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Physical Review Style and Notation Guide
Instructions for correct notation and style in preparation of REVTEX compuscripts and conventional manuscripts
Compiled and edited by Anne Waldron, Peggy Judd, and Valerie Miller
Published by The American Physical Society First Edition July 1983 Revised February 1993 Minor Revision June 2005
Copyright 1993, by The American Physical Society
Permissionisthurjoteuoomfretnaqotdrgsiwledgmenaryacknoehuctsmoanwltithab,tregua ntrieproT.ecruosehtfotel orotherexcerptrequires,inaddition,theconsentofoneoftheoriginalauthorsandnoti cationofAPS.No copying fee is required when copies of articles are made for educational or research purposes by individuals or libraries (including those at government and industrial institutions).Republicationreproduction for sale of articles or abstracts in this journal isor permitted only under license from APS; in addition, APS may require that permission also be obtained from one of the authors. AddressinquiriestotheAPSAdministrativeEditor(EditorialOce,1ResearchRd.,Box1000,Ridge,NY11961).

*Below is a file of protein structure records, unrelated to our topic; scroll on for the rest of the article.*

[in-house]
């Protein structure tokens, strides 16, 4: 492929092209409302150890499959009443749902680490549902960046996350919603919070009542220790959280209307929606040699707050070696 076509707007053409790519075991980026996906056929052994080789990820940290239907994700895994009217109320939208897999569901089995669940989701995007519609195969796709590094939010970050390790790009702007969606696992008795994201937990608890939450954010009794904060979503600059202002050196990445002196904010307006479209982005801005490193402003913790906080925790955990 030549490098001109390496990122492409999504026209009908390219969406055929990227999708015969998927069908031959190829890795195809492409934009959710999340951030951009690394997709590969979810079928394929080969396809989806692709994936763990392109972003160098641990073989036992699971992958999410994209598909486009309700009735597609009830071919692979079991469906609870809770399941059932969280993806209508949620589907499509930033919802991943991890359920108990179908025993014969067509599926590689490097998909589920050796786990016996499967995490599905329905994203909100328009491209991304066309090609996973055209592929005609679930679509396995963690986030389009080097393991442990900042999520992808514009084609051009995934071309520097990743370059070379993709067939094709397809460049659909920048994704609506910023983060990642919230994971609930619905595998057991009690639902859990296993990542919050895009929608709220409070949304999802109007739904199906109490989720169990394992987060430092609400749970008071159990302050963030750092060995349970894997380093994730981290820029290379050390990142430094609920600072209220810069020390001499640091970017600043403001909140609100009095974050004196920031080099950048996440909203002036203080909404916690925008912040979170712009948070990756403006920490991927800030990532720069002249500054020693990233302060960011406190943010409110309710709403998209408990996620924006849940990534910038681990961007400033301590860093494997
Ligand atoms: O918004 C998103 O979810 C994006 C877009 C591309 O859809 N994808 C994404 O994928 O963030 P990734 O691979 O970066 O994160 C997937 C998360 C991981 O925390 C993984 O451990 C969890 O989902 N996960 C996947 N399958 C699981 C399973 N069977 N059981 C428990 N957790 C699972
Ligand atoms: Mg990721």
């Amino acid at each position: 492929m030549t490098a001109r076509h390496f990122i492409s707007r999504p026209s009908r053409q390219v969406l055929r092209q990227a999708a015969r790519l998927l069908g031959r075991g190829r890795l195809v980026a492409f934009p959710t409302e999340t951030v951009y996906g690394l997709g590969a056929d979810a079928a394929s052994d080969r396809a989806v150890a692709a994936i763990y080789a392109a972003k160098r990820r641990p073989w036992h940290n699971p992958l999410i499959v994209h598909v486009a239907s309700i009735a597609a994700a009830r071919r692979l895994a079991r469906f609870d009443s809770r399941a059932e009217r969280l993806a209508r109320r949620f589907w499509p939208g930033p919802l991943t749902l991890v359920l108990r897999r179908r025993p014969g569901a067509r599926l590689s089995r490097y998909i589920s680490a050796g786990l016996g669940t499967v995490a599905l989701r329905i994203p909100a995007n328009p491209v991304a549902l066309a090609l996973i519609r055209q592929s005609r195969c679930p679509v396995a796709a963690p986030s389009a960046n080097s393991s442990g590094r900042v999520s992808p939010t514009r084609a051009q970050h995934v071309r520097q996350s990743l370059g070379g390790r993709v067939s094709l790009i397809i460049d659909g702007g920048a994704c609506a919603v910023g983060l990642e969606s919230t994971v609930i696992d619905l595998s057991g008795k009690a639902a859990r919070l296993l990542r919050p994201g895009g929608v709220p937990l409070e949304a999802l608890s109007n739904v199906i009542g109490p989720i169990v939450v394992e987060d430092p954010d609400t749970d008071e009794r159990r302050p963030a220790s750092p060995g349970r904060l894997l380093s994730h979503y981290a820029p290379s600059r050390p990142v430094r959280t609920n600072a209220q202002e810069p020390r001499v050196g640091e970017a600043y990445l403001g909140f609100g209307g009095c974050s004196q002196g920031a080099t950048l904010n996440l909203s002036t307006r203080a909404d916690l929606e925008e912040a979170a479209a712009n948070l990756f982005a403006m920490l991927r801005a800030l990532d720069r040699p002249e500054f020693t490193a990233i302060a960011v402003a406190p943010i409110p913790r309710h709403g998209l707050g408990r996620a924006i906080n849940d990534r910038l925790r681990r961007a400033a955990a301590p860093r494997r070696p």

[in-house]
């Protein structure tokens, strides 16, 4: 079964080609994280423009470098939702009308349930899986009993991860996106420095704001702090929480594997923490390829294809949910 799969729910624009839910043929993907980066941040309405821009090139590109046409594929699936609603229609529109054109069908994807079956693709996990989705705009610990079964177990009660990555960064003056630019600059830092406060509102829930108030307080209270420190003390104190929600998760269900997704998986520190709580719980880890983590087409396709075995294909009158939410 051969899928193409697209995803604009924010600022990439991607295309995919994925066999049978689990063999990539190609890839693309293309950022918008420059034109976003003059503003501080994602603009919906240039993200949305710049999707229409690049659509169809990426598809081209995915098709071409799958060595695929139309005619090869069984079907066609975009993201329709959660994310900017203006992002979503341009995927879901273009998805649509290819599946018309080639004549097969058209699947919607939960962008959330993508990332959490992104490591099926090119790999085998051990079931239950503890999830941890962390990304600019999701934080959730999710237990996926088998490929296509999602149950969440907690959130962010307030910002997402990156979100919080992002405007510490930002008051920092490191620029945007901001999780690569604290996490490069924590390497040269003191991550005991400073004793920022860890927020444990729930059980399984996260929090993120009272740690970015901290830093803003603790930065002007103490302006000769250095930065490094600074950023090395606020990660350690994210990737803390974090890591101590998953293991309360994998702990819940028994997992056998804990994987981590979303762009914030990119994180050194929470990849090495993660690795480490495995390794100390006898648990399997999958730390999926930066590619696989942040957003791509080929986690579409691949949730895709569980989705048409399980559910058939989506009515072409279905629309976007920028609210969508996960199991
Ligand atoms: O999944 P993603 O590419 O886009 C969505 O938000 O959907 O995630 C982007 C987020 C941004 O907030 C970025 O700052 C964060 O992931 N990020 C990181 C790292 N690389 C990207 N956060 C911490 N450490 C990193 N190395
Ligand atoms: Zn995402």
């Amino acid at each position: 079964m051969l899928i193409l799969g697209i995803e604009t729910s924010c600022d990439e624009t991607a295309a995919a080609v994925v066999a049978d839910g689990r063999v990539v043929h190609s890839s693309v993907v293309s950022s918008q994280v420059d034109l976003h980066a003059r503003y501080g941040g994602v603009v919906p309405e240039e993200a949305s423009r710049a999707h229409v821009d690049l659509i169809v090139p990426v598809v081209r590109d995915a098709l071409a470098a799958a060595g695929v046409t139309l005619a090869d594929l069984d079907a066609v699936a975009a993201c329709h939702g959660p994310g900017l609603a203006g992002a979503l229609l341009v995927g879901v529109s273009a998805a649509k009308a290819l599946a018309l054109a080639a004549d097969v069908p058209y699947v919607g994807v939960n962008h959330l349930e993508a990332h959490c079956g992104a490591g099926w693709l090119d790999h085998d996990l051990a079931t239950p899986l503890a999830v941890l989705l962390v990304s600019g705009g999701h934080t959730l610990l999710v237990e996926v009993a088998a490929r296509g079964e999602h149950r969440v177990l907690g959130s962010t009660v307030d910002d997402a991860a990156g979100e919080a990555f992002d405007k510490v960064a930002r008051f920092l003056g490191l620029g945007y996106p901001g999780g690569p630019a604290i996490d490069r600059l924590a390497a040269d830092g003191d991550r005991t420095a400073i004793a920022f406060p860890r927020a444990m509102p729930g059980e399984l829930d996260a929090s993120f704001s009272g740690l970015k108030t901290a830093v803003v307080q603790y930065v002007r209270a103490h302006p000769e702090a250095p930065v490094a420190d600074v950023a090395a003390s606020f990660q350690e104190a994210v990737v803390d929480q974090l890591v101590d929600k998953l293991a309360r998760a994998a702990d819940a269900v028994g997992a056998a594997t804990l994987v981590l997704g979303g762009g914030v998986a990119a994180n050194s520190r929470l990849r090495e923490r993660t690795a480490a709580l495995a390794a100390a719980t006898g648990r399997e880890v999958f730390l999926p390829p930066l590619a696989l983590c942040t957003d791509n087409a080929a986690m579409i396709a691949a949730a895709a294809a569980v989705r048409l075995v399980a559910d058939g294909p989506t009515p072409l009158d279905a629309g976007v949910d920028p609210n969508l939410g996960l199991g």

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Physical Review Style and Notation Guide Anne Waldron, Peggy Judd, and Valerie Miller (Received: )
Contents